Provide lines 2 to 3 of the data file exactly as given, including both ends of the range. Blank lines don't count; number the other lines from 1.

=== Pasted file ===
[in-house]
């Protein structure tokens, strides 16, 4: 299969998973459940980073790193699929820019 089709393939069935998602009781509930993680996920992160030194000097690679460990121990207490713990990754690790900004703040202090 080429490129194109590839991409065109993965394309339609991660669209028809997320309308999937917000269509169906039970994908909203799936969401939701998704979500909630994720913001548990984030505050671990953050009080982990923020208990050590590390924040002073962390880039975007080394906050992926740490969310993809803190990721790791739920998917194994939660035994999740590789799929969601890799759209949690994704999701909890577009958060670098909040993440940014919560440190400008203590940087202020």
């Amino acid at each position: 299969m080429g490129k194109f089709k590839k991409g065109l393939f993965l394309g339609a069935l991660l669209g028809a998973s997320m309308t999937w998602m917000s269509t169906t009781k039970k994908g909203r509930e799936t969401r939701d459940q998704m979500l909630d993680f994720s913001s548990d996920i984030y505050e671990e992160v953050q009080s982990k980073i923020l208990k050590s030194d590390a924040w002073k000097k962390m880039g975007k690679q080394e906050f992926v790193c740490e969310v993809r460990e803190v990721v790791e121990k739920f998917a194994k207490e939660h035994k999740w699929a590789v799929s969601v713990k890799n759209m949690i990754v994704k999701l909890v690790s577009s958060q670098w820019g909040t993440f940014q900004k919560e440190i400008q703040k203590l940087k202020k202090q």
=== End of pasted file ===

């Protein structure tokens, strides 16, 4: 299969998973459940980073790193699929820019 089709393939069935998602009781509930993680996920992160030194000097690679460990121990207490713990990754690790900004703040202090 080429490129194109590839991409065109993965394309339609991660669209028809997320309308999937917000269509169906039970994908909203799936969401939701998704979500909630994720913001548990984030505050671990953050009080982990923020208990050590590390924040002073962390880039975007080394906050992926740490969310993809803190990721790791739920998917194994939660035994999740590789799929969601890799759209949690994704999701909890577009958060670098909040993440940014919560440190400008203590940087202020």
């Amino acid at each position: 299969m080429g490129k194109f089709k590839k991409g065109l393939f993965l394309g339609a069935l991660l669209g028809a998973s997320m309308t999937w998602m917000s269509t169906t009781k039970k994908g909203r509930e799936t969401r939701d459940q998704m979500l909630d993680f994720s913001s548990d996920i984030y505050e671990e992160v953050q009080s982990k980073i923020l208990k050590s030194d590390a924040w002073k000097k962390m880039g975007k690679q080394e906050f992926v790193c740490e969310v993809r460990e803190v990721v790791e121990k739920f998917a194994k207490e939660h035994k999740w699929a590789v799929s969601v713990k890799n759209m949690i990754v994704k999701l909890v690790s577009s958060q670098w820019g909040t993440f940014q900004k919560e440190i400008q703040k203590l940087k202020k202090q």